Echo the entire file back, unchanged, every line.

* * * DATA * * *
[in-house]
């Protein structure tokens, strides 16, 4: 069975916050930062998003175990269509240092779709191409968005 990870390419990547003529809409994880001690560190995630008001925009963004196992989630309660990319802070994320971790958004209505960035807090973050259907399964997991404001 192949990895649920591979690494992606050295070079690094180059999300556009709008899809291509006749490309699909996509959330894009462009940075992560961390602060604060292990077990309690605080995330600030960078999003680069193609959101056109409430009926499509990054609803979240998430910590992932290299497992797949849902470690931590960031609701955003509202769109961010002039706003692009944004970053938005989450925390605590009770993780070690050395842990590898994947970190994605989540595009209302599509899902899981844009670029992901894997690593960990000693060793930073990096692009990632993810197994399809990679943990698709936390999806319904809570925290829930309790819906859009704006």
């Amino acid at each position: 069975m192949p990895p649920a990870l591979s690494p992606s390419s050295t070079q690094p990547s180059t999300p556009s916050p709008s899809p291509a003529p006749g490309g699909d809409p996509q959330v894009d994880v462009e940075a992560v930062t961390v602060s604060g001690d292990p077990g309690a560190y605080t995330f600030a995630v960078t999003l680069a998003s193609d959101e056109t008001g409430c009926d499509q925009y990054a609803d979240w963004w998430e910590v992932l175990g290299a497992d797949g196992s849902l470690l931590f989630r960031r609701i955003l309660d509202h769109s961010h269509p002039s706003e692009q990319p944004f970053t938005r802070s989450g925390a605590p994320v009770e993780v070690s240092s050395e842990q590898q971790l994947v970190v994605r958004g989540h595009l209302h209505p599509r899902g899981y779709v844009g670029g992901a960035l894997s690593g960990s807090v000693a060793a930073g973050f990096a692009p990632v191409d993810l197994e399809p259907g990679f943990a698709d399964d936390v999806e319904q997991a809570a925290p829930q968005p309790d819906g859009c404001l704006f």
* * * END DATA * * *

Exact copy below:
[in-house]
């Protein structure tokens, strides 16, 4: 069975916050930062998003175990269509240092779709191409968005 990870390419990547003529809409994880001690560190995630008001925009963004196992989630309660990319802070994320971790958004209505960035807090973050259907399964997991404001 192949990895649920591979690494992606050295070079690094180059999300556009709008899809291509006749490309699909996509959330894009462009940075992560961390602060604060292990077990309690605080995330600030960078999003680069193609959101056109409430009926499509990054609803979240998430910590992932290299497992797949849902470690931590960031609701955003509202769109961010002039706003692009944004970053938005989450925390605590009770993780070690050395842990590898994947970190994605989540595009209302599509899902899981844009670029992901894997690593960990000693060793930073990096692009990632993810197994399809990679943990698709936390999806319904809570925290829930309790819906859009704006």
């Amino acid at each position: 069975m192949p990895p649920a990870l591979s690494p992606s390419s050295t070079q690094p990547s180059t999300p556009s916050p709008s899809p291509a003529p006749g490309g699909d809409p996509q959330v894009d994880v462009e940075a992560v930062t961390v602060s604060g001690d292990p077990g309690a560190y605080t995330f600030a995630v960078t999003l680069a998003s193609d959101e056109t008001g409430c009926d499509q925009y990054a609803d979240w963004w998430e910590v992932l175990g290299a497992d797949g196992s849902l470690l931590f989630r960031r609701i955003l309660d509202h769109s961010h269509p002039s706003e692009q990319p944004f970053t938005r802070s989450g925390a605590p994320v009770e993780v070690s240092s050395e842990q590898q971790l994947v970190v994605r958004g989540h595009l209302h209505p599509r899902g899981y779709v844009g670029g992901a960035l894997s690593g960990s807090v000693a060793a930073g973050f990096a692009p990632v191409d993810l197994e399809p259907g990679f943990a698709d399964d936390v999806e319904q997991a809570a925290p829930q968005p309790d819906g859009c404001l704006f």